The study was approved by the Institutional Review Board of Harokopio University, Athens, Greece, and was conducted in accordance with the principles and recommendations of the Declaration of Helsinki.20 The study protocol had a randomized, placebo-controlled, double-blind, crossover design with two 4-week intervention periods separated by a 2-week wash-out period. Study participants were allocated to start the intervention with either placebo or hops dry extract capsules (two 0.2 g capsules once daily in the evening, which is the recommended daily dose for this hops supplement) according to a pre-established computer generated randomization schedule (randomization ratio: 1:1). Placebo and hops (0.2 g hops extract; Melcalin® HOPs, Biotekna Srl., Venice, Italy) capsules for the study treatment were kindly provided by Biotekna Srl. (Biotekna Srl., Venice, Italy). In the context of this study, placebo and hops capsules were provided in sealed, identical containers/bottles, each covering a 4-week treatment period. Each of these containers was coded as either “I” or “II” in order to blind both study investigators and participants to the randomization/treatment until the study was completed. Each study participant was provided with one capsule container at the beginning of each intervention period, whilst all capsule containers were collected at the end of each 4-week period in order to count any unused capsules as a measure of compliance with the study treatment. For a 2-week period prior to the study initiation and throughout the total duration of the study, all participants were asked to abstain from hops-containing products (e.g. beer) and other supplements/vitamins (e.g. valerian or St. John’s wort). In addition, all study subjects were asked to refrain from significant changes to their dietary habits and maintain their usual activity levels throughout the study duration. Moreover, all participants were also instructed to keep a record of any symptoms/signs of adverse events and/or illnesses, as well as any use of medications for the duration of the study, and these records were checked by the study investigators at the end of both experimental periods.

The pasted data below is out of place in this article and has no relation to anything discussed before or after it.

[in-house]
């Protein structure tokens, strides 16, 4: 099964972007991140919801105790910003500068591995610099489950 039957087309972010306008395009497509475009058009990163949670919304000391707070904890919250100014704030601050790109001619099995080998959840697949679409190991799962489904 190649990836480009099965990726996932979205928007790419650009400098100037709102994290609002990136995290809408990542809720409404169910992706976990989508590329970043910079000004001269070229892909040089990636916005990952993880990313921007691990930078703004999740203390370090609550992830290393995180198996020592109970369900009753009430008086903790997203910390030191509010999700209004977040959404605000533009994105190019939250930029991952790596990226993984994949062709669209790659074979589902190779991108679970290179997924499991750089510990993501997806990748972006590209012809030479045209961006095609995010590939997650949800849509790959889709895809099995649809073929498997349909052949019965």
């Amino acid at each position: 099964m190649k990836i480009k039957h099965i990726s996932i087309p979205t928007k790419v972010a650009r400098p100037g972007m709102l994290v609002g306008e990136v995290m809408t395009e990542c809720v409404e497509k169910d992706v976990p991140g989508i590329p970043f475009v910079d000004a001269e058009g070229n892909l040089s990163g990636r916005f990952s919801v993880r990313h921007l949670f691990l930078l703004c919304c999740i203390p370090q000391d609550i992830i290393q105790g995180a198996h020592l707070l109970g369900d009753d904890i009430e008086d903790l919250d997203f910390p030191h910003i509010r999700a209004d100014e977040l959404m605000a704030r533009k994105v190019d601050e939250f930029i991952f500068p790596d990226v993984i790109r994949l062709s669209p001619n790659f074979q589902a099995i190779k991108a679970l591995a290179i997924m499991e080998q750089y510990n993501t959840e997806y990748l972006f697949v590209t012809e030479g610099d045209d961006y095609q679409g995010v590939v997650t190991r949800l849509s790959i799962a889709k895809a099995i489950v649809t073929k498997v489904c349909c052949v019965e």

Study participants

The cohort of this study was recruited from young Caucasian adults (age >18 years) attending Harokopio University, Athens, Greece at an under- or post-graduate level. The study exclusion criteria included any systemic disease (e.g. neurological or psychiatric disorders, including clinically diagnosed anxiety disorders and depression) or treatment (e.g. sedative or antidepressant medications and relevant supplements/preparations) which could interfere with the study objectives so that only apparently healthy adults were recruited into the study. Furthermore, individuals with recent (within the past two months) significant changes in body weight (>3% of total body weight) and/or physical activity levels as well as subjects with known drug and/or alcohol use disorders were excluded from recruitment. All study participants completed a psychological profile assessment via the validated, self-reported study questionnaire (i.e., the Depression Anxiety Stress Scale-21, as detailed in the following section) and volunteers with scores indicating at least mild depression, anxiety and stress levels were further invited to participate in the intervention part of the study. All study procedures were completed during an exam-free period to avoid bias relating to exam-related stress. Each participant was fully informed about the study aims, design and experimental procedures and provided written informed consent before participating in the study.